Lucia Perillo's poetry embodies a sensibility at once personal and national. Many of her poems are candid and affecting--some document how she negotiates life with multiple sclerosis; others concern her working-class Catholic childhood in a small Hudson River town. But in general, and even in these personal works, her poetry picks up the fragments of American culture--Bart Simpson, crimes of violence, Girl Scouting, teen rebellion, redneck survivalists--and assembles them into a highly readable and illuminating cultural commentary. One poem, "Foley," blends the subjects of movie sound effects and phone sex to make the point that in electronic America things are seldom as they seem--or sound. In "For I Have Taught the Japanese," an ESL instructor confesses, "I was such/an idiot I even tried to apologize more than once/for Nagasaki." In a third, Perillo thumbs through a survivalist magazine to see what it has to offer to her newborn nephew: "They're hawking a T-shirt: I entered the world/fat, mad, and bald, and I plan on leaving that way."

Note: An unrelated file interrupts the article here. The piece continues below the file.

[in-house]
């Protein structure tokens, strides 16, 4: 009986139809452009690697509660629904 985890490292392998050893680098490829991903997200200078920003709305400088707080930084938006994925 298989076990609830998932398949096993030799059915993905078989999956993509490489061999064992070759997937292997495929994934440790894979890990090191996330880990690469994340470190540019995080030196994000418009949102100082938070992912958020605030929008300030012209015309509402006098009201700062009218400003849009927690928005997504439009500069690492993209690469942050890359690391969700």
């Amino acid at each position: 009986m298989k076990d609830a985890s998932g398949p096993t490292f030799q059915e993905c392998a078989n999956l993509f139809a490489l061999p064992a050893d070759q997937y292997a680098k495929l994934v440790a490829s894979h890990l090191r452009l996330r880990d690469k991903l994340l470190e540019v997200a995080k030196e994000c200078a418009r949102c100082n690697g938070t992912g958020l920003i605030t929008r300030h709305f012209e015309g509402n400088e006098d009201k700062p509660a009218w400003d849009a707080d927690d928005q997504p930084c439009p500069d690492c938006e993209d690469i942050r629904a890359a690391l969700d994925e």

The texture of Lucia Perillo's writing is conversational, poignant, often mordantly funny. The structure of her work is architectural in its grandeur, dramatic in its impact. Taken together, the poems in The Oldest Map with the Name America present the reader with an important new way of looking at the world--a vision that in its coherence provides us with a deep and original understanding of what we're all about, as individuals and as a culture.
Used availability for Lucia Perillo's The Oldest Map With the Name of America
February 1999 : USA Hardback